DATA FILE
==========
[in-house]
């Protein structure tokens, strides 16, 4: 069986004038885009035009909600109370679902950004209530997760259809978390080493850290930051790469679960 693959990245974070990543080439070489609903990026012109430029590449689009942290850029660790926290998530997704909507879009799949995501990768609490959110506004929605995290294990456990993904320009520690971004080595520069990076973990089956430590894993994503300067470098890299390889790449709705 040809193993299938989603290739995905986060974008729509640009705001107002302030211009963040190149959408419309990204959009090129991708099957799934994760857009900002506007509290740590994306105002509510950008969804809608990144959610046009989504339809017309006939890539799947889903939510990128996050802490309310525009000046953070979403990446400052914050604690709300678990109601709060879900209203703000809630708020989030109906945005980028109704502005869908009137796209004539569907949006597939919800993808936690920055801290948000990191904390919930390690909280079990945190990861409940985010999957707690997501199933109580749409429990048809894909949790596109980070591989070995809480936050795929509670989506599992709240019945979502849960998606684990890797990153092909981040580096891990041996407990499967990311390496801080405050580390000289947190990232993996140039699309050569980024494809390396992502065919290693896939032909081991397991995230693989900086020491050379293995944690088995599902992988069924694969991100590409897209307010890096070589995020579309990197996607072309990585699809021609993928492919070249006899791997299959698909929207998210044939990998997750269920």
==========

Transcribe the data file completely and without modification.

[in-house]
């Protein structure tokens, strides 16, 4: 069986004038885009035009909600109370679902950004209530997760259809978390080493850290930051790469679960 693959990245974070990543080439070489609903990026012109430029590449689009942290850029660790926290998530997704909507879009799949995501990768609490959110506004929605995290294990456990993904320009520690971004080595520069990076973990089956430590894993994503300067470098890299390889790449709705 040809193993299938989603290739995905986060974008729509640009705001107002302030211009963040190149959408419309990204959009090129991708099957799934994760857009900002506007509290740590994306105002509510950008969804809608990144959610046009989504339809017309006939890539799947889903939510990128996050802490309310525009000046953070979403990446400052914050604690709300678990109601709060879900209203703000809630708020989030109906945005980028109704502005869908009137796209004539569907949006597939919800993808936690920055801290948000990191904390919930390690909280079990945190990861409940985010999957707690997501199933109580749409429990048809894909949790596109980070591989070995809480936050795929509670989506599992709240019945979502849960998606684990890797990153092909981040580096891990041996407990499967990311390496801080405050580390000289947190990232993996140039699309050569980024494809390396992502065919290693896939032909081991397991995230693989900086020491050379293995944690088995599902992988069924694969991100590409897209307010890096070589995020579309990197996607072309990585699809021609993928492919070249006899791997299959698909929207998210044939990998997750269920």